Given the dangers of “historical revisionism,” and with laws on the books protecting China’s heroes and martyrs, the deeds of the five martyrs could not be altered or subjected to artistic license. Therefore, participants in the Nanjing script game were cast as characters working in close proximity to the men, or otherwise involved with them. “By taking on the roles of those who were around the martyrs over two or three hours of the game, people can feel the cruel and treacherous circumstances of the struggle [at the time] and the sacrifices that the martyrs made for the revolution,” a project team member for the script game told CCTV.
Since last year, when the Cyberspace Administration of China (CAC) led a campaign to clean up entertainment culture, jubensha scripts dealing with crime and the supernatural have been in the government crosshairs. But the medium of the guided script drama has been enthusiastically guided toward uplifting and patriotic narratives that conform to the Party’s mainstream values.
CCTV News reports in September 2021 that it had joined forces with the China Animation Comic Game Group (中国动漫集团), a state-run enterprise, to launch the “Fengyun Drama Club” (风云剧会), a campaign expressly intended to “guide the ‘script murder game’ industry toward healthy development, promoting positive energy values among the youth.”
“Positive energy” is a term generally referring to the need for uplifting messages as opposed to critical or negative ones – and particularly the need for content that puts the Party and government in a positive light. The CCTV campaign has reportedly gathered more than 500 jubensha scripts with patriotic themes dealing with CCP history. These have been submitted by authors and screenwriters in the mainstream film and television industry.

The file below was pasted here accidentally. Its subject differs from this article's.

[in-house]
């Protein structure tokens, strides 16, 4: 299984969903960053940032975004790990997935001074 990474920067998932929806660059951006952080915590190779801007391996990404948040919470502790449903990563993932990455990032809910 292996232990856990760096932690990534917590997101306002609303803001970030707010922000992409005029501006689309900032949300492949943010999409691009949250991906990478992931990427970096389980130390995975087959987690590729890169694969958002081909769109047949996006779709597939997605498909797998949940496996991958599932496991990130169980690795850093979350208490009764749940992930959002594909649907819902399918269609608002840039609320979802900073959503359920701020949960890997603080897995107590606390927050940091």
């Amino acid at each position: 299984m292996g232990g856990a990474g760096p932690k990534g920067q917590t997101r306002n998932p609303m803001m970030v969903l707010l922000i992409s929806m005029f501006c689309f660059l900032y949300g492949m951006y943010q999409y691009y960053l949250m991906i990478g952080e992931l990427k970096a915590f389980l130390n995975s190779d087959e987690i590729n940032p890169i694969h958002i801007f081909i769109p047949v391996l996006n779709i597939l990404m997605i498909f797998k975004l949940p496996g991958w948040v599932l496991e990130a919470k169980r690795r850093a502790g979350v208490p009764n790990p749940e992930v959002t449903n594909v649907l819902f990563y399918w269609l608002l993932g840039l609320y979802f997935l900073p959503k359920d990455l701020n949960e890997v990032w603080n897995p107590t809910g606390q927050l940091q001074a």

Enter the notion the “positive energy script” (正能量剧本).
“Using family [values] and patriotic sentiment around the Party’s struggle over the last century as our core values, combined with the powerful promotion platform of CCTV to attract outstanding creators, the pull of positive energy scripts in the industry can be expanded, so as to guide the ecology of the script murder game industry in a health direction,” the report from CCTV News concluded.
But while local propaganda officials have worked hard to incorporate “red elements” into this popular form of entertainment, not everyone has welcomed the change. Under a hashtag on Weibo for the introduction of more “positive energy” themes into the jubensha genre, responding to proposals from some delegates during the annual National People’s Congress in March that more be done to restrain the trend, many internet users expressed their reservations.
“They need to understand where power can intervene and where it cannot,” one user wrote.
Another user put it rather more bluntly, if rhetorically. “Am I playing this game so I can have the same experience as watching propaganda during CCTV’s annual New Year’s Gala?”